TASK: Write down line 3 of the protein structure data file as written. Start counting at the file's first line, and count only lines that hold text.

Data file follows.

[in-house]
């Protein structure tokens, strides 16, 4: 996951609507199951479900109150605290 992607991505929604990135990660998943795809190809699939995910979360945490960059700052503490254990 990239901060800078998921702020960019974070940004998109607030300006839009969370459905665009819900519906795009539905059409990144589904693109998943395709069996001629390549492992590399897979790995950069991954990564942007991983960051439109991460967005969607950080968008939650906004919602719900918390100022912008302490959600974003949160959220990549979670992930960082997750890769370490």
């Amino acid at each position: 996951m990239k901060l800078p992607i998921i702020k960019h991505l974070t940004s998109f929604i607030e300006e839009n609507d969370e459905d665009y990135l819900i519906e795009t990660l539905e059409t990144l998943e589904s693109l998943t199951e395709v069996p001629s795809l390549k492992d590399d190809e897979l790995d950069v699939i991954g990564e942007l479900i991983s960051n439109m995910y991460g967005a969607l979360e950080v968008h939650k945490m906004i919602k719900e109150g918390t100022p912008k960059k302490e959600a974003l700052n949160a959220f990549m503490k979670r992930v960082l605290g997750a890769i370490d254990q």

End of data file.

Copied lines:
């Amino acid at each position: 996951m990239k901060l800078p992607i998921i702020k960019h991505l974070t940004s998109f929604i607030e300006e839009n609507d969370e459905d665009y990135l819900i519906e795009t990660l539905e059409t990144l998943e589904s693109l998943t199951e395709v069996p001629s795809l390549k492992d590399d190809e897979l790995d950069v699939i991954g990564e942007l479900i991983s960051n439109m995910y991460g967005a969607l979360e950080v968008h939650k945490m906004i919602k719900e109150g918390t100022p912008k960059k302490e959600a974003l700052n949160a959220f990549m503490k979670r992930v960082l605290g997750a890769i370490d254990q």